The raw material for filling the box is now prepared and this material comprises the neutron absorbing material, which in the preferred embodiment of the invention is boron carbide grit or powder, and the metal powder, such for example as atomized aluminum. In practice, neutron shielding material is made in different grades with different proportions of neutron absorbing material and metal powder. These grades may for example be 35% by volume of the neutron absorbing material or 60% by volume of this material.

The powdered material is thoroughly mixed to insure substantially absolute uniformity. For this purpose, it is preferred to place the required amounts of powdered material in a power mixer and agitate the same until uniform distribution of one material throughout the other has been produced. This completely mixed material is then fed into the open-ended box, as for example by a hand scoop. The box is completely filled, and to insure that the powdered material is settled and compacted, and to eliminate any substantial inclusion of air, the sides of the box are struck soundly with a sledge hammer, or the filled container may be vigorously vibrated to accomplish the same purpose. Finally, the open end of the box is closed by the metal plate cut to the required dimensions, and as inserted, this plate will abut solidly against the material in the box. This plate is then welded in place using the same precautions as in the original production of the open-ended box.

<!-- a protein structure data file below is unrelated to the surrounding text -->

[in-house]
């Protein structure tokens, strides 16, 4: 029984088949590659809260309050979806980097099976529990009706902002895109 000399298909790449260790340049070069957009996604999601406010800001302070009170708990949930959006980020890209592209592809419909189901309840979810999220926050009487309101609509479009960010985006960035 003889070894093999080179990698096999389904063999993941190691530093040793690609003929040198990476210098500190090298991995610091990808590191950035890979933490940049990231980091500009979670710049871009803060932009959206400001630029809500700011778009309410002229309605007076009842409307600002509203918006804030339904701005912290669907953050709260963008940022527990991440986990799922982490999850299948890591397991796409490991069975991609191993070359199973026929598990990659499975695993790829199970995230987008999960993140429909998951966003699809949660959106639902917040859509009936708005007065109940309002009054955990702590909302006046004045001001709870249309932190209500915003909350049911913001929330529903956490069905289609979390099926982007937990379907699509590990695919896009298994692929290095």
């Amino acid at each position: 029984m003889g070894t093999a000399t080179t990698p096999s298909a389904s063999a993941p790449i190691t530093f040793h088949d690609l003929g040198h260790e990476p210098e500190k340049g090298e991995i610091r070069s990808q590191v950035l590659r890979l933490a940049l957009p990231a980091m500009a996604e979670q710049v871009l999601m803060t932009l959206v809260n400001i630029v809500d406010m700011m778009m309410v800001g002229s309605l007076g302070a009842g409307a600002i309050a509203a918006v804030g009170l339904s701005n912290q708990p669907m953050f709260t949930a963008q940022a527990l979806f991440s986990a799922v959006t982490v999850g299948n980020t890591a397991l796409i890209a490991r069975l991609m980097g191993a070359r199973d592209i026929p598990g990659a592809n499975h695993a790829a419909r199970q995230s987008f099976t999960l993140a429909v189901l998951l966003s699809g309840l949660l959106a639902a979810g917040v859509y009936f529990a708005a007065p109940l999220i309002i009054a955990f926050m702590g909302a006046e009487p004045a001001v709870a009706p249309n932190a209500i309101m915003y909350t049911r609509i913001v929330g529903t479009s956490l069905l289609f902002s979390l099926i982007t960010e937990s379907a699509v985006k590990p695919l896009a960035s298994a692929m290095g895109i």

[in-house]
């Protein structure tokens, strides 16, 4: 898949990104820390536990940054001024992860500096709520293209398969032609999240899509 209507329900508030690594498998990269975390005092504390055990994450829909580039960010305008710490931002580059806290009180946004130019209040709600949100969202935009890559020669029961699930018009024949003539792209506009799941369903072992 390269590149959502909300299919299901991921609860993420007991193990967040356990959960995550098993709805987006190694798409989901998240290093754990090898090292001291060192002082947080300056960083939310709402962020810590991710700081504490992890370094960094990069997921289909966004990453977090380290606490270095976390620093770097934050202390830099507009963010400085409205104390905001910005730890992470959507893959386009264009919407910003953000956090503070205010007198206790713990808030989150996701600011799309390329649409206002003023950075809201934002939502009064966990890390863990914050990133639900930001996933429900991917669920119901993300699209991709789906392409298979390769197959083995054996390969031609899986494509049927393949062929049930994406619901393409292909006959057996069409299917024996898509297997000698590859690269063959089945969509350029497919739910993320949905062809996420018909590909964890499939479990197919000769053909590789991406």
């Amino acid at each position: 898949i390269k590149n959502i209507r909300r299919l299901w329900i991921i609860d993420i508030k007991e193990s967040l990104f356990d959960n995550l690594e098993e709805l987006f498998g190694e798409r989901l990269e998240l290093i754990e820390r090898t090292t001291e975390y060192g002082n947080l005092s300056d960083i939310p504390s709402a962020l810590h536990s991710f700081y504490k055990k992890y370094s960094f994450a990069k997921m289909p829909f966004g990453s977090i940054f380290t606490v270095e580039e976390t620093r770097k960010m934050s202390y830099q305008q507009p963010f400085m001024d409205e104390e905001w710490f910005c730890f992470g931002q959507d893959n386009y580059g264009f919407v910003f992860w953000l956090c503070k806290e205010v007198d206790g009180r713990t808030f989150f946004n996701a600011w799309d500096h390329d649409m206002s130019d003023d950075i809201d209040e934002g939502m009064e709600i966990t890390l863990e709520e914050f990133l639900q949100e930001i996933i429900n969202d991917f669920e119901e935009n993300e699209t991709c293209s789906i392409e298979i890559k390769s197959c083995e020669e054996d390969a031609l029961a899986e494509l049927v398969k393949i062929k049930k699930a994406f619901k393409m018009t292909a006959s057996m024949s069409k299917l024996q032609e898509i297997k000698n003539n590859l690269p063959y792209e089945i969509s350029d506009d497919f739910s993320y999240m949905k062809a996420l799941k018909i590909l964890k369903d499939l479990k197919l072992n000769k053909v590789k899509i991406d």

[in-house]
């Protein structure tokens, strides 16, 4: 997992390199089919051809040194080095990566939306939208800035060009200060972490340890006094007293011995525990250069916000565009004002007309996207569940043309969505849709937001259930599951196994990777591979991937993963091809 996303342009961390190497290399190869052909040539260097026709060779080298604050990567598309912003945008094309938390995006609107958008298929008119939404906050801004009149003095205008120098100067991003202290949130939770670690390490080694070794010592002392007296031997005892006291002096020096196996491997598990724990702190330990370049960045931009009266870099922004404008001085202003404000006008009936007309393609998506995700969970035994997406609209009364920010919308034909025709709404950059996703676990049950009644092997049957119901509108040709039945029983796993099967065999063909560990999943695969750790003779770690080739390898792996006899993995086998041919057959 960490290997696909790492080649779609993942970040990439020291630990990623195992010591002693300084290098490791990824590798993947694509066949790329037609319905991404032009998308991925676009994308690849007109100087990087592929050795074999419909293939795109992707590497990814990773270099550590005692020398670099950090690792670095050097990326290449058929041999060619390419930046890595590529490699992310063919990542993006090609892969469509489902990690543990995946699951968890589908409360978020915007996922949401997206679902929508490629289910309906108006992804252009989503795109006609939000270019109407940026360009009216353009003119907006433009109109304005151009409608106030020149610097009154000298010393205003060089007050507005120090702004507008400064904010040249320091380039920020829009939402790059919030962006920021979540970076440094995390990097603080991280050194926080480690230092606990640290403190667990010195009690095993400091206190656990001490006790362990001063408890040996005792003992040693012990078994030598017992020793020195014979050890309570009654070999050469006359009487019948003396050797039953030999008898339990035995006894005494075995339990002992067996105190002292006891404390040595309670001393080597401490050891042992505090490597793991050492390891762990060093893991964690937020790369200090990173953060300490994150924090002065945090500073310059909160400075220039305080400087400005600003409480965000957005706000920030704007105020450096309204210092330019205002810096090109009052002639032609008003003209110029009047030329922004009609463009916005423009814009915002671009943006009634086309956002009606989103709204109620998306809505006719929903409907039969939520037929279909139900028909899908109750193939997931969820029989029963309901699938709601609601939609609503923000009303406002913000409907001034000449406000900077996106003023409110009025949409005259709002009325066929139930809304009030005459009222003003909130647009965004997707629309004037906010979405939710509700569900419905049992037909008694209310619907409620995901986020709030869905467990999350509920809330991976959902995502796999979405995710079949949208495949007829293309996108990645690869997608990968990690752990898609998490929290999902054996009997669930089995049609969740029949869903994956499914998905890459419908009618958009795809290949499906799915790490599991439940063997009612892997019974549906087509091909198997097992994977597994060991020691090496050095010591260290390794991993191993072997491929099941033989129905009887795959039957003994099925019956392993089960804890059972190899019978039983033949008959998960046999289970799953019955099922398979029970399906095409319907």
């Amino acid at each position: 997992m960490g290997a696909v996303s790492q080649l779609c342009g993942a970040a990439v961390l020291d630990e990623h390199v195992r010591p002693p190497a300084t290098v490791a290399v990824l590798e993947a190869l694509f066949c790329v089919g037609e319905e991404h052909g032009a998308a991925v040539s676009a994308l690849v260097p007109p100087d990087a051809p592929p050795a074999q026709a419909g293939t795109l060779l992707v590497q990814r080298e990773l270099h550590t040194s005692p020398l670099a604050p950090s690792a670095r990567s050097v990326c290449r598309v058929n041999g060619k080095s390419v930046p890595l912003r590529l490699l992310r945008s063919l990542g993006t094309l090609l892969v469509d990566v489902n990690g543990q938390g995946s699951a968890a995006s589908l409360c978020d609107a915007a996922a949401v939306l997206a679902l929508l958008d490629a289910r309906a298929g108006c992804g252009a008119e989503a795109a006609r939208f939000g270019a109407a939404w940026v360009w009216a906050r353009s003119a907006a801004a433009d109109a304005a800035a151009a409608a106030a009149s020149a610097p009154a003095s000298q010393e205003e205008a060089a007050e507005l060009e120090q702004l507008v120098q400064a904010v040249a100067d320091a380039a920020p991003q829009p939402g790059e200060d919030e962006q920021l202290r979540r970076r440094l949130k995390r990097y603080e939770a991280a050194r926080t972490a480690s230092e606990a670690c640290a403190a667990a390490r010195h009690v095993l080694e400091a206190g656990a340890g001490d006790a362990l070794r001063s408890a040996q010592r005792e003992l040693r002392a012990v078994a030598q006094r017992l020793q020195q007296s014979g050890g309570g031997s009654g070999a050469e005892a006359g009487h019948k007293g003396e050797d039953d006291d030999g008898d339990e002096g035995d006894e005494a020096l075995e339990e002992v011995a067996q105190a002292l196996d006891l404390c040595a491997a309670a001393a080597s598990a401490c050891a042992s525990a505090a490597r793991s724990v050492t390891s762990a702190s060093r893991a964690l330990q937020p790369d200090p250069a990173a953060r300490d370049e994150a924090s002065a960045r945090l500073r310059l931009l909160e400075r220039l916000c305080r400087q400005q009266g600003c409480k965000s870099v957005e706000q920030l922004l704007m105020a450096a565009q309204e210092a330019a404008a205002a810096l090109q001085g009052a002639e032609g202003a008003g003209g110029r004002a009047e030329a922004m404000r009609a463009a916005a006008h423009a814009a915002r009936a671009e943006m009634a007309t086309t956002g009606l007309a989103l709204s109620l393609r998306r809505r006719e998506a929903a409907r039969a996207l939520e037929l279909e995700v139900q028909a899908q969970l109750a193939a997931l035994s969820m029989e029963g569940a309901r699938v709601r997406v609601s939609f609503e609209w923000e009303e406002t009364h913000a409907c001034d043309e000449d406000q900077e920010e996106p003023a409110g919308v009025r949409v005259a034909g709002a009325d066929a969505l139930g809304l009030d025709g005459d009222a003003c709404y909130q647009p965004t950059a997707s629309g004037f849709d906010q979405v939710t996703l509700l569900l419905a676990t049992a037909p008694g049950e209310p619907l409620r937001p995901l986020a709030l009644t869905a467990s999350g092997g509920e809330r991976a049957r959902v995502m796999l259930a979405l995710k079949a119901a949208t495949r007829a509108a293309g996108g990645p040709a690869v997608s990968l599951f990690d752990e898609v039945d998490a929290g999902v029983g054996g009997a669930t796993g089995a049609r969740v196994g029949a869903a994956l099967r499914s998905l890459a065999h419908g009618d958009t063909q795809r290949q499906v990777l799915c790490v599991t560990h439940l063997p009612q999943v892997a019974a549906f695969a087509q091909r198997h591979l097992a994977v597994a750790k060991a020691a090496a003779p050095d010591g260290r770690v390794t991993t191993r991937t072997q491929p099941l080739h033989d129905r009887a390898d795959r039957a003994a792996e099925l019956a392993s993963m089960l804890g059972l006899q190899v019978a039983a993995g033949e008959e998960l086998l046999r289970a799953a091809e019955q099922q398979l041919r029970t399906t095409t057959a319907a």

After the end piece has been welded into position, small openings 18 are provided in each end of the box, as for example three 1/4" holes are drilled and are then temporarily closed by the insertion of 1/4" aluminum rivets. These rivets operate as plugs and hold the material in the boxes until they are to be rolled. The ingots formed by the filled and welded boxes with the openings in the ends thereof closed by the plugs are ready for rolling and may be transferred to the rollable ingot inventory.

When the ingots are to be rolled, the plugs are removed from the drilled holes in the ends of the ingots to permit the escape of any entrapped air. The ingots are then stackloaded in a soaking furnace and preferably 1 inch spacers are provided between ingots to permit uniform heat-up from all sides. The furnace temperature is held at 875 and the ingots are soaked for approximately 12 hours, at which time the ingot metal temperature will be between 800 and 850 F. throughout, the best range for rolling.

In the rolling operation the work roll temperature should only be that amount of heat gained from a normal warm-up plate. The ingot is passed between the rolls straight away until the slab has attained a length of approximately 53". The slab is then turned 90 and the balance of the rolling is done broadside until the final gauge is reached.